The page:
Thanks for your kind words. I'll pass them on to PatrickH. I'm quite sure he'd make them a Shapeways staple given a demand. The question of mating the resin wheel and at the same time affording some stability to the metal wheel pairing is in the manner in which the two inner facings dovetail together. It will make a difference whether the backside of the resin outer wheel is mated to a Taigen pairing or any other brand wheel. Still, I think the matter is really one of tweaking the design of the backside of the resin wheel so it mates properly with its metal partner. A few pictures might help explain it better.

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Hopefully, to above pictures help get the point across that the backside of the wheel on the right (when in resin) has the correct profile in diameter and depth to mate with the metal wheel on the left side of the picture.

Here are the pictures for the road wheels in the 2, 4, and 6th positions.

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All this by way of saying that I believe the process can be made to work with other than Taigen Tiger II wheels with a little 3-D CAD tweaking.

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Postby SCHWEREPANZER » Tue Feb 16, 2021 8:12 pm

For Major RecceReg, your wish is my command. I took only one picture of the 'interior' layout, but Chris Ludwig's build manual does show it well. Mine is no different. I picture them here assuming Chris's implicit permission.

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The torsion bar blades are anchored with a two-part epoxy.

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Postby Ad Lav » Tue Feb 16, 2021 8:52 pm

Ralph, did you not think of using the Tamiya king tiger wheels for the build? Plastic inserts, metal rims. String and lightweight.

I am fitting them to my Jagdpanther build.
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Postby SCHWEREPANZER » Tue Feb 16, 2021 9:22 pm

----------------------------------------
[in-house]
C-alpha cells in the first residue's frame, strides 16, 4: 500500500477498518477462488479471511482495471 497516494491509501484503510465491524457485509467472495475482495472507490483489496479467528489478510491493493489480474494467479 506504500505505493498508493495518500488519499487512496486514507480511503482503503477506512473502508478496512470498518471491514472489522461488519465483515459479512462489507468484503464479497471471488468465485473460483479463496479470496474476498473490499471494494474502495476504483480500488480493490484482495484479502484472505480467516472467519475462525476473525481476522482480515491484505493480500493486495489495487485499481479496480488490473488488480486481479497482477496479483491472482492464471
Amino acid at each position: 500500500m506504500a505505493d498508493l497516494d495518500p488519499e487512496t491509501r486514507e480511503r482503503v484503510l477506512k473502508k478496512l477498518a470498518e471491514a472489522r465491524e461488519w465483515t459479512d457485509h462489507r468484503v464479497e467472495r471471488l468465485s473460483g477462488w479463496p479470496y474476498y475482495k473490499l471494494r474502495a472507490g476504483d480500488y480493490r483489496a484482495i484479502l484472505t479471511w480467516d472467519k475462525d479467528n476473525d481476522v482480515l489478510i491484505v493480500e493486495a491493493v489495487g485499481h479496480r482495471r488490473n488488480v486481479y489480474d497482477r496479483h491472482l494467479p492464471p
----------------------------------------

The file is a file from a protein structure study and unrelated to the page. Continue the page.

The question is asked by our colleague STHV as to the turret to be mounted in this Panther II. The matter has been set in stone at this point, but I'll defer the answer for the moment so as to more or less proceed with the chronological build of the model.

Priming, as it always does, revealed the warts and flaws to what I thought at the time looked to be a model ready for the paint booth. The bump stops for the hatches are not yet in place in the photo, but some of the 'weld' has been set. The width of the interior bracing is critical as it determines the closeness of the weld opening when the side panels are set into place. This was a cause, for me at least, of some measure of frustration. The primer used was Mr. Surfacer 500 spray. It applies like butter. Just a great product. It's a little more gritty than Mr. Surfacer 1500. The idea was to provide for more tooth for paint to grab onto.

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As mentioned in the thread title, this is a hybrid Panther II, incorporating features of other Panthers more or less at whim, but with a certain plan in mind. Here, Panther fans will immediately see that the driver's and radio operator's hatches are those designed for the Panther G and F, not those of the Panther D and and A variants. The hatch hinges were cut from a set of Trumpeter hatches. The trumpeter hatches were considerably larger than those now in place.